So-called “stand-still order” means cable/satellite providers can’t pull channels off their services until the FCC can render a ruling in any given carriage dispute
The Federal Communications Commission has issued a ruling restricting the ability of cable and satellite TV providers to pull channels off their services during carriage disputes, according to an order released on Monday.
The FCC’s so-called “standstill order” means that a cable or satellite company must continue to carry an affected channel under terms of the previous contract until the commission offers a ruling on any complaints stemming from a carriage dispute.
Carriers are also prohibited from denying distribution to independent program suppliers in order to carry programs in which the cable or satellite company has a financial stake.
Over the past two years, debates between cable/satellite companies and content providers have increasingly played out in the public eye.
Some disputes over rates have deteriorated to the point where major media markets have suffered blackouts of television events such as the Oscars or the World Series. The FCC has made noise in recent months about playing a more active role in preventing future breakdowns in negotiations between cable companies and content makers.
Monday’s order is a victory for independent producers and channels, providing them protection from what some consider to be the near-monopolistic reach of cable distributors. The order also provides a mechanism for wronged parties to receive lost revenue if a complaint is found to have merit.
“Congress expressed concern that the market power held by cable operators would
adversely impact programming vendors, noting that ‘programmers are sometimes
required to give cable operators an exclusive right to carry the programming, a financial
interest, or some other added consideration as a condition of carriage on the cable
system,’” reads the FCC order.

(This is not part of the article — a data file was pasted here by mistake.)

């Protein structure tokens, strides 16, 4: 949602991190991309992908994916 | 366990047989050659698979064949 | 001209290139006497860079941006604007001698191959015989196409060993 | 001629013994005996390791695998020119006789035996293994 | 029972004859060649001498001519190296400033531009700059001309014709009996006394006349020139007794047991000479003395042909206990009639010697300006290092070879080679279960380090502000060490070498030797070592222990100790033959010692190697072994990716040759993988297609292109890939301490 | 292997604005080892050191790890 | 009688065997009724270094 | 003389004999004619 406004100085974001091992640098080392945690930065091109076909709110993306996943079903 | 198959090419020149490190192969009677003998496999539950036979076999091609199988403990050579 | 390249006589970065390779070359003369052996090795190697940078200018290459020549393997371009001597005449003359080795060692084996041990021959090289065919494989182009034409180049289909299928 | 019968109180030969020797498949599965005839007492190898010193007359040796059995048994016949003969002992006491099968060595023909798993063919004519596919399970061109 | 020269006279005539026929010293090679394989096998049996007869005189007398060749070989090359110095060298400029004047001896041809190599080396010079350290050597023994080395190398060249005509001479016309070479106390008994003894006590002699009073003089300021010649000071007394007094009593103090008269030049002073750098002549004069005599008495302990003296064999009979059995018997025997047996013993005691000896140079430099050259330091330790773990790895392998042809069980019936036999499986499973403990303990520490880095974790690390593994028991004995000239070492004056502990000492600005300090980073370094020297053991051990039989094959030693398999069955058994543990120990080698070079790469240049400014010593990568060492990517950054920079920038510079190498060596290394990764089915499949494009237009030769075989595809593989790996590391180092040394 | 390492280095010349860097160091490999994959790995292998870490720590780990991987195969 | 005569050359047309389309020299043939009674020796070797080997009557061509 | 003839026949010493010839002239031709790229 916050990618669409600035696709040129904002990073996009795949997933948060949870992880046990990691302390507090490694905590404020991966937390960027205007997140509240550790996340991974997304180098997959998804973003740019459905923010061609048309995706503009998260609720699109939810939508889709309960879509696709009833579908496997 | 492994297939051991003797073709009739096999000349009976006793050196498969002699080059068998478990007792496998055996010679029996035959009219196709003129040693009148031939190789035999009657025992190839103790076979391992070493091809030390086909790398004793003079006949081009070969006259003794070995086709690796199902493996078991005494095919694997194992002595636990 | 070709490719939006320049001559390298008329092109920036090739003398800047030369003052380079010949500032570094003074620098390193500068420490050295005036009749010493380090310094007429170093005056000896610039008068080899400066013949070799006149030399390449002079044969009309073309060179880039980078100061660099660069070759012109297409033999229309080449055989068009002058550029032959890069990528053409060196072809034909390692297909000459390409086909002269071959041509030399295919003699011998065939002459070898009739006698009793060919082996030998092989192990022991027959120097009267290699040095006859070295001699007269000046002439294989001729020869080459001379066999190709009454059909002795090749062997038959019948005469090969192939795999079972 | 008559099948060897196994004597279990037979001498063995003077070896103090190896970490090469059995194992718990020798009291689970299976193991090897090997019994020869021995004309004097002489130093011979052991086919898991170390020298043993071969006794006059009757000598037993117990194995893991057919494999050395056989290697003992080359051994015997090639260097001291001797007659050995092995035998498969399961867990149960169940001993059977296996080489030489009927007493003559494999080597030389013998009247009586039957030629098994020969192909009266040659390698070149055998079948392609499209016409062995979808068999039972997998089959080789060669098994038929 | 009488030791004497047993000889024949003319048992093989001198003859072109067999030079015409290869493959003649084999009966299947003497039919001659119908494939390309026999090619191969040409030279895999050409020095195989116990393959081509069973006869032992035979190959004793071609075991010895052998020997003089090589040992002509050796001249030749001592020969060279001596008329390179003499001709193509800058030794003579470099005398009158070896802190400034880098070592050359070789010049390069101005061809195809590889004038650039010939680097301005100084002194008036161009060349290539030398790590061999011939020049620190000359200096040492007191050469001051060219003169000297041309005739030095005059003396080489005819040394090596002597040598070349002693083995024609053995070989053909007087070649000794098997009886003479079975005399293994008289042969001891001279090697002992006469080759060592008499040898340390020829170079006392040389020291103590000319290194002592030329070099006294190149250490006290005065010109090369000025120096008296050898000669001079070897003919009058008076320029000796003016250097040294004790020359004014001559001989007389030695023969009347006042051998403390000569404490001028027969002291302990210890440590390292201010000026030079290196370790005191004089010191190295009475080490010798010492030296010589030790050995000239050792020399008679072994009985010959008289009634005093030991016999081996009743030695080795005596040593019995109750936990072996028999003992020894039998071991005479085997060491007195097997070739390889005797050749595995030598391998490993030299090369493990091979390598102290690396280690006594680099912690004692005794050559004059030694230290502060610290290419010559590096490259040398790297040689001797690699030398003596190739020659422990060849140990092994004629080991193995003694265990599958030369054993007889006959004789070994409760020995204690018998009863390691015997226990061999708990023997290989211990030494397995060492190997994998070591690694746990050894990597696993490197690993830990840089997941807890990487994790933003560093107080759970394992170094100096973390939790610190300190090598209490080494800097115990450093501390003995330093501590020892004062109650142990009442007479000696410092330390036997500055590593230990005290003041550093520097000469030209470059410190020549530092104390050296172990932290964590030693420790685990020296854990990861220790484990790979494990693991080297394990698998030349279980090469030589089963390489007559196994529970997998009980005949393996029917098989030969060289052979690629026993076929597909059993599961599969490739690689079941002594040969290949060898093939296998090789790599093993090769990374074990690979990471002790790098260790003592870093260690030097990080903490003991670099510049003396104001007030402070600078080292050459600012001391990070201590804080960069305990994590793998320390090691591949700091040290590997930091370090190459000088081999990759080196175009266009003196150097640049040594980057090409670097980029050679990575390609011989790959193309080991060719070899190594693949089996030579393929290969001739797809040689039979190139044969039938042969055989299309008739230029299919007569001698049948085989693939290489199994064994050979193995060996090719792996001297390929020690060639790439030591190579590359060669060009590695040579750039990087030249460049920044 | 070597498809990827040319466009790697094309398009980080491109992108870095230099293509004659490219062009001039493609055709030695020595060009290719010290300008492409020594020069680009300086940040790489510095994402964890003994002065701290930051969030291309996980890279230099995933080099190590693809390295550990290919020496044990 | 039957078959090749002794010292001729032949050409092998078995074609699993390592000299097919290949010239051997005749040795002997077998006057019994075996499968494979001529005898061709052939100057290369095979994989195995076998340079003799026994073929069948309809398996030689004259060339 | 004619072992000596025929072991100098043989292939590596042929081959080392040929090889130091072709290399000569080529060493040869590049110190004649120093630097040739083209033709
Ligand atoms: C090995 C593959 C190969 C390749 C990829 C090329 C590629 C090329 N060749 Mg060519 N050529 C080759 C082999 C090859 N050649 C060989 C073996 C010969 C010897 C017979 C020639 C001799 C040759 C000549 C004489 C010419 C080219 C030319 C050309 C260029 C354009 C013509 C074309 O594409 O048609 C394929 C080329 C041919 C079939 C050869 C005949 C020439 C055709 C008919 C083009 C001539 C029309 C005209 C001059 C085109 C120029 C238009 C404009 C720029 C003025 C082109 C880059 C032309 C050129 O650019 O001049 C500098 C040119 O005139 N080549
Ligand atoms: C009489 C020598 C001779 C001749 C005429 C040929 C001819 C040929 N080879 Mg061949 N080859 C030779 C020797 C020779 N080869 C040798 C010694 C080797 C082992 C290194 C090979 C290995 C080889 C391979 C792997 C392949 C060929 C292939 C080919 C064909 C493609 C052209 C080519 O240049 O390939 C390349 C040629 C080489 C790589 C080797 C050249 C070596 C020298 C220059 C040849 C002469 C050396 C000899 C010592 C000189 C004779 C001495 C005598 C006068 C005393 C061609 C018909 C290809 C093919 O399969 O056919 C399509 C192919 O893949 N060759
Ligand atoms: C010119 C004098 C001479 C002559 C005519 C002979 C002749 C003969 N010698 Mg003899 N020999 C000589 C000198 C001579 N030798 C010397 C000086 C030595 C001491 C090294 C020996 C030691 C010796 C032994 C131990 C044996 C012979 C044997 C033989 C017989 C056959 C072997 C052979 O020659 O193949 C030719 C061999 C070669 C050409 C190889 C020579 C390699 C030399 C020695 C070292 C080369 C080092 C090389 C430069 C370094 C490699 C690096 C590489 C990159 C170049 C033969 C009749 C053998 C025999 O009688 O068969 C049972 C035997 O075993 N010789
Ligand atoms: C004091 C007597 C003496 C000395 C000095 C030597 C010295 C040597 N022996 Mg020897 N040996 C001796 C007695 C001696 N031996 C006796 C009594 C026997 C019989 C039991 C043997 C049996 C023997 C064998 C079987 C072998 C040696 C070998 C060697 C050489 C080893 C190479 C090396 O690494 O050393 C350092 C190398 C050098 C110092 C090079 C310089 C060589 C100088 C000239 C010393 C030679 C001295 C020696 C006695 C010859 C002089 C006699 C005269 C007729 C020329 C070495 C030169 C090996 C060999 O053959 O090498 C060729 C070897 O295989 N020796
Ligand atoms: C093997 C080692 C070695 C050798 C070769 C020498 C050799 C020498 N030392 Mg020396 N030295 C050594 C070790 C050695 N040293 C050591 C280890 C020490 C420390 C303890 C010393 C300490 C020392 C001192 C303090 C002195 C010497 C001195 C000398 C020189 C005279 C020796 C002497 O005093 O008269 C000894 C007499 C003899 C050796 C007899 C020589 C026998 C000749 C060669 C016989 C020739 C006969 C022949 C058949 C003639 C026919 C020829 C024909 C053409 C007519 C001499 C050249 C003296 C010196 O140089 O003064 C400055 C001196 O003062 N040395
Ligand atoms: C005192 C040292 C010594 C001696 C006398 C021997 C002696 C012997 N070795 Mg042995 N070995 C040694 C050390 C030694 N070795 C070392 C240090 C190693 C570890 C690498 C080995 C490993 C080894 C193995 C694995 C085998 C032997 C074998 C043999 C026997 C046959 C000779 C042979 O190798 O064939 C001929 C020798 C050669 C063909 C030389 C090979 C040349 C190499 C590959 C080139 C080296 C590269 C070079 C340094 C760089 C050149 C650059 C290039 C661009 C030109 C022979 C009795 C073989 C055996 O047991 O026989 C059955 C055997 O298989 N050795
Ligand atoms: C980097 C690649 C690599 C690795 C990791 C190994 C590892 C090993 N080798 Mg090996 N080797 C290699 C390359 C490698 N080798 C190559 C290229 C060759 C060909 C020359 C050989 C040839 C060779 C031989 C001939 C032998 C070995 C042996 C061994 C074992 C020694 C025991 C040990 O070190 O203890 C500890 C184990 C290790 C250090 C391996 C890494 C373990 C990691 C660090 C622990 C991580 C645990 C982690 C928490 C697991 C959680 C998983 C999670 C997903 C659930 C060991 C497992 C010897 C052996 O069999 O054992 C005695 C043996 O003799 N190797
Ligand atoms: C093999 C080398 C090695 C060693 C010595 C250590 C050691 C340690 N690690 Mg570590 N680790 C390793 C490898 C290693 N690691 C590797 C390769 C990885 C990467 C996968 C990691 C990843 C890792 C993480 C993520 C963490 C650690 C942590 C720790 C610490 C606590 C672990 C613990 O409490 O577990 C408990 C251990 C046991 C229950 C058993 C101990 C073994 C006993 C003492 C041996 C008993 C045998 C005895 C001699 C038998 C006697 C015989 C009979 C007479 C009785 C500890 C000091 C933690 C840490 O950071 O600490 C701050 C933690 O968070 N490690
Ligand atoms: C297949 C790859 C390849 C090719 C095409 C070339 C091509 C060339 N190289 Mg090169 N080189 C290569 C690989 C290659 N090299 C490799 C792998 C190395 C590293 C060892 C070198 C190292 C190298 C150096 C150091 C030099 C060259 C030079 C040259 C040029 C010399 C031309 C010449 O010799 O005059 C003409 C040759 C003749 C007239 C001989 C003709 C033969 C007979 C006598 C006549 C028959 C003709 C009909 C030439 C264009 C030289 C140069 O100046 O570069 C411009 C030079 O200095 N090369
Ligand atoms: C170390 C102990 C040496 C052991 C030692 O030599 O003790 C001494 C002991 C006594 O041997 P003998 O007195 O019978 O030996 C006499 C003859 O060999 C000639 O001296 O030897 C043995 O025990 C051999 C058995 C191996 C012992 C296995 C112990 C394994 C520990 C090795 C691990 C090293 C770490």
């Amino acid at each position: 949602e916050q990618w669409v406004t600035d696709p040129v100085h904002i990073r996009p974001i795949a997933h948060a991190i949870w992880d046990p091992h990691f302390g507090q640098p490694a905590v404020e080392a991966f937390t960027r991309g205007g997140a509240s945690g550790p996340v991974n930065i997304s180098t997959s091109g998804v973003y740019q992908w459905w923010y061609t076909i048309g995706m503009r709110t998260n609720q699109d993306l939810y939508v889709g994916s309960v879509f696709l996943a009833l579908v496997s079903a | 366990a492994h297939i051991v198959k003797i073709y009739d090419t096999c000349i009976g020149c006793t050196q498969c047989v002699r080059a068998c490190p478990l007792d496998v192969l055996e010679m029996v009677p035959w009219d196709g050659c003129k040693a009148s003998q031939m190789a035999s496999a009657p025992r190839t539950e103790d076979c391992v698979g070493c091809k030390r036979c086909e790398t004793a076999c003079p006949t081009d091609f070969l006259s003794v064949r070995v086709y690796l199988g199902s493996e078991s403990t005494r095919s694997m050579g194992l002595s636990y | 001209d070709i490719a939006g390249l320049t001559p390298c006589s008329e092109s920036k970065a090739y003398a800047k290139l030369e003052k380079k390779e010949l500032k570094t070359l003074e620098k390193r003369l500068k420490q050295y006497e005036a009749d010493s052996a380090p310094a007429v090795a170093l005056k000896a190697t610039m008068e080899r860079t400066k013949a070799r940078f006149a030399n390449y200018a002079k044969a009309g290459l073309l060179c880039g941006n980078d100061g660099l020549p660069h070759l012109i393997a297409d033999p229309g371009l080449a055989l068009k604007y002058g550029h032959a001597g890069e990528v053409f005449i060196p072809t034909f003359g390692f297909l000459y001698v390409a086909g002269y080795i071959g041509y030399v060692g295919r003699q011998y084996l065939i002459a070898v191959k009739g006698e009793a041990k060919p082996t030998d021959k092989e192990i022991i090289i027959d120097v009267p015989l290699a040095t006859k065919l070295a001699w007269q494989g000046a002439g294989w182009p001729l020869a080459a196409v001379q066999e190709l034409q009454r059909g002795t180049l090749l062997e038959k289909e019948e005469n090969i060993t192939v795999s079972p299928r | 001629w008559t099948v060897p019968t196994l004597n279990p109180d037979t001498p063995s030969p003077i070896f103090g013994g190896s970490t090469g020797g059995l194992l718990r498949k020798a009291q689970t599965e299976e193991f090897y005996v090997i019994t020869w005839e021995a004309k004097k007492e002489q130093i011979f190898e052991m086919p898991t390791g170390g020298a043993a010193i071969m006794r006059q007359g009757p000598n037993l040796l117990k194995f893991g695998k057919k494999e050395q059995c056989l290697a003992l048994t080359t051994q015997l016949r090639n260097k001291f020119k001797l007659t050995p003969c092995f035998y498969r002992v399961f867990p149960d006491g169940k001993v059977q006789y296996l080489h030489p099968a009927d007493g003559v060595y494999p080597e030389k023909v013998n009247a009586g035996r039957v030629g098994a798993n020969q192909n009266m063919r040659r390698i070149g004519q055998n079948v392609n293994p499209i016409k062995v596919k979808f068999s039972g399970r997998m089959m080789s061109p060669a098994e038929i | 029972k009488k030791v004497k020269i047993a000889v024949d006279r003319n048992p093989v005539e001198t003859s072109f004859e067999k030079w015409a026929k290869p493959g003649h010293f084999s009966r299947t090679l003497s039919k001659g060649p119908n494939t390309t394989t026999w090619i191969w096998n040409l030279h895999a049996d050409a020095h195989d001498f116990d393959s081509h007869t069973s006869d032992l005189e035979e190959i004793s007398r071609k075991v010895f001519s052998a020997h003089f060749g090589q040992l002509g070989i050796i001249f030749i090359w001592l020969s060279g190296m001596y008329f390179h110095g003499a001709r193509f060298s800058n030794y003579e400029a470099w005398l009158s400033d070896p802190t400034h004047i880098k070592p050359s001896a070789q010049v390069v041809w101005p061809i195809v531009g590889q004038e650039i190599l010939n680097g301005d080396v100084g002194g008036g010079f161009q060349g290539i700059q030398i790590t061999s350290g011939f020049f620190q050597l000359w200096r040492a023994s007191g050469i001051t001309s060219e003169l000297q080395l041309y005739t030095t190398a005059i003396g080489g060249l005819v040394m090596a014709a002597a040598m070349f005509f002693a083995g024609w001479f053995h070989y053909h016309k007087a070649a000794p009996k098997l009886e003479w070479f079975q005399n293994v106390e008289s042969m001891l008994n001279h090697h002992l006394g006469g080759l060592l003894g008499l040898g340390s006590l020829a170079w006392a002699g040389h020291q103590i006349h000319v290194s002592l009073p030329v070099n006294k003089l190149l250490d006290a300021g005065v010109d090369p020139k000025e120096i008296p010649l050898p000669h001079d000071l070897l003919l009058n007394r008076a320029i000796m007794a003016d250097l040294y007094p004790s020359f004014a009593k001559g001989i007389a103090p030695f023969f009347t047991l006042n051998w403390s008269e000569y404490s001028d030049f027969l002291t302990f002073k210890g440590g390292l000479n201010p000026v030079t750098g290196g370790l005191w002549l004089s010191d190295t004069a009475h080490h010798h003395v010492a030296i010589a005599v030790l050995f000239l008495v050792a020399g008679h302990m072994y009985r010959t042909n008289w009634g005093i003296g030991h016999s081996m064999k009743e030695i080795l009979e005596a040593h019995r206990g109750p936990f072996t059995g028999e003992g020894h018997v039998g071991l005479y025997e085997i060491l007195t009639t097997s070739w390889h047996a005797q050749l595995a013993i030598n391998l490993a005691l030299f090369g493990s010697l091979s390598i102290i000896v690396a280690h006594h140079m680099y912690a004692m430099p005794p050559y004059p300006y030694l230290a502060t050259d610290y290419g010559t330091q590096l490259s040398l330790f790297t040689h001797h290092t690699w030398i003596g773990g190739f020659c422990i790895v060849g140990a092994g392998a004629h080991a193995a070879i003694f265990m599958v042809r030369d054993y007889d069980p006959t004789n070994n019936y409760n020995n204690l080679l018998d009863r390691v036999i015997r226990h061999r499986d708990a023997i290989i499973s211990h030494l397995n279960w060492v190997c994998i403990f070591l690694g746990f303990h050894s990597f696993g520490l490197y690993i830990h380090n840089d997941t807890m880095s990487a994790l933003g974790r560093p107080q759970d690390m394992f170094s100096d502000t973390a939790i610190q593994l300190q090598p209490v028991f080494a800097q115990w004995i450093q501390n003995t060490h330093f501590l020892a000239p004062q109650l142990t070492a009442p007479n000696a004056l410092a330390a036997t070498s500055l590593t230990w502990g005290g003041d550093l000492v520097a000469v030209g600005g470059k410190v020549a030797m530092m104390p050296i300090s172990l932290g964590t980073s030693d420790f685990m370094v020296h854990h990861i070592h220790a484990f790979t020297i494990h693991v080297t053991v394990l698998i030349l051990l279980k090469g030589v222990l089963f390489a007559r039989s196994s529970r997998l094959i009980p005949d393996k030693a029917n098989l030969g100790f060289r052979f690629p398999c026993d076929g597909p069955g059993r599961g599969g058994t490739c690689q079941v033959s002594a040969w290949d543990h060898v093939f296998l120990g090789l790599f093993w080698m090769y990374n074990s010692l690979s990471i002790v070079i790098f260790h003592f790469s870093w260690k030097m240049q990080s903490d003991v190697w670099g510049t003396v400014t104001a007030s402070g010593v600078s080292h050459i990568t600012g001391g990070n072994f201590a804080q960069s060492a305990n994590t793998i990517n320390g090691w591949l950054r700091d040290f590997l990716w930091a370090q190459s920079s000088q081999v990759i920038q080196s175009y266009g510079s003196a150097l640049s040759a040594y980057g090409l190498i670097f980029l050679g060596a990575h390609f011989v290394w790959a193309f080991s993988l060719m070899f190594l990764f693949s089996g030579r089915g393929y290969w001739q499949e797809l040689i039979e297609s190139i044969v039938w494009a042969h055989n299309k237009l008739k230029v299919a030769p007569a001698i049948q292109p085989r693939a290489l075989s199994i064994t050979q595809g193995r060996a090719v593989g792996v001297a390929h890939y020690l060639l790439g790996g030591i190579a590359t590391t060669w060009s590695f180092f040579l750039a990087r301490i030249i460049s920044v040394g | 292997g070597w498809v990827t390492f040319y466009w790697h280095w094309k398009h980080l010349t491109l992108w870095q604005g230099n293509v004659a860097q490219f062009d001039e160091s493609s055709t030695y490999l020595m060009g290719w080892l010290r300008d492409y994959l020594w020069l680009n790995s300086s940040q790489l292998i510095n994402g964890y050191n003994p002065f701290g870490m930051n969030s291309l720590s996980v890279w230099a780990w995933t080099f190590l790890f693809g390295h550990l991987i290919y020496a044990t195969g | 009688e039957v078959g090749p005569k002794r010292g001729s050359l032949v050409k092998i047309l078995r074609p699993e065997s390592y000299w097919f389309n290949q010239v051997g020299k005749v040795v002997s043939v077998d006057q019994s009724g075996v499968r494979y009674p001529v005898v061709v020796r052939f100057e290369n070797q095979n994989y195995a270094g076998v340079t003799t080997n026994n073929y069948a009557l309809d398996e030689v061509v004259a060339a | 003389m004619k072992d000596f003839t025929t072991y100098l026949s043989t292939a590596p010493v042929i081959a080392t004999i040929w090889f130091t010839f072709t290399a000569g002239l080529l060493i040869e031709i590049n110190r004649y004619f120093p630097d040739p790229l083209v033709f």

“Congress also explained that increased vertical integration in the cable industry could harm programming vendors because it gives cable operators ‘the incentive and ability to favor their affiliated programmers,'" the order added.
The agency’s move was an effort to update the 1992 Cable Act, created to “promote
diversity and competition” in the cable television industry, as well as to streamline a
process that it acknowledged did not resolve complaints in a timely manner.
FCC commissioners Michael J. Copps and Mignon L. Clyburn offered statements supporting
the commission’s decision.
“Video distributors are now more likely to be producers themselves, often with far
greater leverage and new incentives to favor their own content over that of independent
producers,” said Copps. “Modernizing these rules is essential to ensure that consumers
have the ability to view a variety of diverse programming at the lowest possible cost and
hopefully to foster more independent production.”
Clyburn added, “Our complaint process has been called slow, impractical, and unfair, and
the deadlines we establish for the FCC’s Media Bureau and Administrative Law Judges
when acting on program carriage complaints will offer a greater element of predictability
to programmers and operators awaiting a decision.”
Commissioner Robert M. McDowell, while approving expedited hearing timelines to
weed out frivolous complaints, did not agree with the “standstill” aspect of the order.
The cable industry reacted with less than enthusiasm.
Michael Powell, former FCC chairman under President George W. Bush and current
president and CEO of the National Cable and Telecommunications Association, was more forceful in disagreeing with the commission moves.
He said the agency was overstepping its mandate.
“The FCC’s program carriage decision represents an unfortunate trifecta: a flawed process that the FCC stubbornly refused to correct, substantive policy discussions that show little regard for the limits of agency authority or constitutional rights, and a disturbing lack of appreciation of the potential impact of government intervention on consumers or the marketplace," Powell said in a statement. "In other words, we are profoundly disappointed not only in what the FCC did but how they did it. Regrettably, we must now explore other avenues for redress.”
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